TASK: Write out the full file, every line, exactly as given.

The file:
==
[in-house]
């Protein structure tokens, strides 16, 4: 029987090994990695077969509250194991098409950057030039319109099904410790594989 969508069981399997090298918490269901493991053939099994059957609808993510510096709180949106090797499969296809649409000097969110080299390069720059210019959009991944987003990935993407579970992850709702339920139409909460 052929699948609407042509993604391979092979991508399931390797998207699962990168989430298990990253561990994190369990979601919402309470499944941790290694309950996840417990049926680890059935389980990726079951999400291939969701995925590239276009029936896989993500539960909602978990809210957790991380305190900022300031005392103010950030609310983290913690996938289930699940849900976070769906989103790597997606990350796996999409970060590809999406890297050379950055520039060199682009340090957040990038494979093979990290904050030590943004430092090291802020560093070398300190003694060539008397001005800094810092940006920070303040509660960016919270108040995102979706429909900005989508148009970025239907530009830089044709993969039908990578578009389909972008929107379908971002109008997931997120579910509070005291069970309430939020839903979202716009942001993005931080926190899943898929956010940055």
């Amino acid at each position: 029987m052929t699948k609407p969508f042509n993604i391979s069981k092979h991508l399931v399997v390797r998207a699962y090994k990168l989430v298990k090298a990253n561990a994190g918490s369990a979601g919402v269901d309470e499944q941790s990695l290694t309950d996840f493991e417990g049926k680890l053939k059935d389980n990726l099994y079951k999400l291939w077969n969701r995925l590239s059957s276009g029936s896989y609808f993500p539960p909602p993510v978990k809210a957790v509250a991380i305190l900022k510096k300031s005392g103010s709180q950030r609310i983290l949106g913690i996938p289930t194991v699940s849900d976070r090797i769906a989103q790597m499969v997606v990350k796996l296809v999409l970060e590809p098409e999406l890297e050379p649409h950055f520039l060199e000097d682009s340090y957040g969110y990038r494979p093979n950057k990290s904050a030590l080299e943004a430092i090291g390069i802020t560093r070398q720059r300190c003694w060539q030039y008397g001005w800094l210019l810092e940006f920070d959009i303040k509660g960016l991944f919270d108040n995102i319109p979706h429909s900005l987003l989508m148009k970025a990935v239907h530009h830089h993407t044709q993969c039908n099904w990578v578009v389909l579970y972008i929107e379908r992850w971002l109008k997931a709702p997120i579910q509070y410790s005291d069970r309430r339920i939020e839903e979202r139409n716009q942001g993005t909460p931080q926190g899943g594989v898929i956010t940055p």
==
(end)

[in-house]
């Protein structure tokens, strides 16, 4: 029987090994990695077969509250194991098409950057030039319109099904410790594989 969508069981399997090298918490269901493991053939099994059957609808993510510096709180949106090797499969296809649409000097969110080299390069720059210019959009991944987003990935993407579970992850709702339920139409909460 052929699948609407042509993604391979092979991508399931390797998207699962990168989430298990990253561990994190369990979601919402309470499944941790290694309950996840417990049926680890059935389980990726079951999400291939969701995925590239276009029936896989993500539960909602978990809210957790991380305190900022300031005392103010950030609310983290913690996938289930699940849900976070769906989103790597997606990350796996999409970060590809999406890297050379950055520039060199682009340090957040990038494979093979990290904050030590943004430092090291802020560093070398300190003694060539008397001005800094810092940006920070303040509660960016919270108040995102979706429909900005989508148009970025239907530009830089044709993969039908990578578009389909972008929107379908971002109008997931997120579910509070005291069970309430939020839903979202716009942001993005931080926190899943898929956010940055």
């Amino acid at each position: 029987m052929t699948k609407p969508f042509n993604i391979s069981k092979h991508l399931v399997v390797r998207a699962y090994k990168l989430v298990k090298a990253n561990a994190g918490s369990a979601g919402v269901d309470e499944q941790s990695l290694t309950d996840f493991e417990g049926k680890l053939k059935d389980n990726l099994y079951k999400l291939w077969n969701r995925l590239s059957s276009g029936s896989y609808f993500p539960p909602p993510v978990k809210a957790v509250a991380i305190l900022k510096k300031s005392g103010s709180q950030r609310i983290l949106g913690i996938p289930t194991v699940s849900d976070r090797i769906a989103q790597m499969v997606v990350k796996l296809v999409l970060e590809p098409e999406l890297e050379p649409h950055f520039l060199e000097d682009s340090y957040g969110y990038r494979p093979n950057k990290s904050a030590l080299e943004a430092i090291g390069i802020t560093r070398q720059r300190c003694w060539q030039y008397g001005w800094l210019l810092e940006f920070d959009i303040k509660g960016l991944f919270d108040n995102i319109p979706h429909s900005l987003l989508m148009k970025a990935v239907h530009h830089h993407t044709q993969c039908n099904w990578v578009v389909l579970y972008i929107e379908r992850w971002l109008k997931a709702p997120i579910q509070y410790s005291d069970r309430r339920i939020e839903e979202r139409n716009q942001g993005t909460p931080q926190g899943g594989v898929i956010t940055p």